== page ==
Depravity at the heart of contemporary England.
Nov 5, 2012, Vol. 18, No. 08 • By KYLE SMITH
It’s a scene right out of London Fields, in which Keith Talent undergoes similar torment when challenging a restaurant to make a curry so hot he can’t eat it. But Lionel Asbo is building to a genuinely unnerving scene that negates Lionel’s attempted development and is (unlike the lightly handled incest at the beginning) painted in tones of suspense, and even horror, rather than silliness.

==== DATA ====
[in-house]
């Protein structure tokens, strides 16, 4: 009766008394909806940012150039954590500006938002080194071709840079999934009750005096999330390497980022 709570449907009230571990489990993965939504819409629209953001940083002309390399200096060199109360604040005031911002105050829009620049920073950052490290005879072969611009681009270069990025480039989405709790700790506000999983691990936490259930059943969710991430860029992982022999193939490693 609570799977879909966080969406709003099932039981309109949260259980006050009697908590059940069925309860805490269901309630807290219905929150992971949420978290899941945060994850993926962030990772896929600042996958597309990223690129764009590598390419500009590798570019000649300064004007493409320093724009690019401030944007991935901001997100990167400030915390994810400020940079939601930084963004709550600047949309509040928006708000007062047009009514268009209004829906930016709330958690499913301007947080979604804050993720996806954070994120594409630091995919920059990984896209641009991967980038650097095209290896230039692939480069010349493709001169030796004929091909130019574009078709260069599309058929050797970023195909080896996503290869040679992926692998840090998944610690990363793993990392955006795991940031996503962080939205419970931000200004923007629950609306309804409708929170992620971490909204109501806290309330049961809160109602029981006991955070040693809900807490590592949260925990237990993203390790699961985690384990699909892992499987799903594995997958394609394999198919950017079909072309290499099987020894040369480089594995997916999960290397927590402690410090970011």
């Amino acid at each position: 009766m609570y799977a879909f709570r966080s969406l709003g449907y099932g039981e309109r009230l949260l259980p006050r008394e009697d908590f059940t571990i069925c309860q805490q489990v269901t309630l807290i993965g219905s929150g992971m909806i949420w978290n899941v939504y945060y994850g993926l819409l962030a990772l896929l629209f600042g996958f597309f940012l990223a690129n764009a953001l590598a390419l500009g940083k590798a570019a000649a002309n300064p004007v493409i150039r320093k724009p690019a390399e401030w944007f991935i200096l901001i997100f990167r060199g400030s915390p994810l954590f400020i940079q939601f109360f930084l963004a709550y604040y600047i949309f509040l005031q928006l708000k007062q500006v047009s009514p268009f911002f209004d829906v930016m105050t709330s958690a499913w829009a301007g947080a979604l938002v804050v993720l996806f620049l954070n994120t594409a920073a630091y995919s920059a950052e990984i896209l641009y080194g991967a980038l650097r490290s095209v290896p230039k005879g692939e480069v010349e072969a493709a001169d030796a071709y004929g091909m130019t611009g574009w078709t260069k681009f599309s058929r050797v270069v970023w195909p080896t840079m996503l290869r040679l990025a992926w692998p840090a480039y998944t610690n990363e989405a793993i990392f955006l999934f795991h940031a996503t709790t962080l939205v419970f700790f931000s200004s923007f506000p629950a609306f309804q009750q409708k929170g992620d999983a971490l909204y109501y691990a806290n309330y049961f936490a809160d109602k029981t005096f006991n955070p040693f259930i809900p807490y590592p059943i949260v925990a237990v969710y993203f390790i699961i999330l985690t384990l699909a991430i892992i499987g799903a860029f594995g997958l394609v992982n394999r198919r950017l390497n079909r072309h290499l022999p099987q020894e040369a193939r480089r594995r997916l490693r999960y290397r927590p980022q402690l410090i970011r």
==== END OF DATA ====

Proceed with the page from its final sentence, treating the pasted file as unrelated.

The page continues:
A sick joke can be funny, but only if it doesn’t invite or allow too much genuine feeling for its characters. Lionel Asbo is an uneasy, and at times unsatisfying, mix: too outrageous to be taken in earnest, but also too human to be purely comic.
Kyle Smith is a movie critic for the New York Post.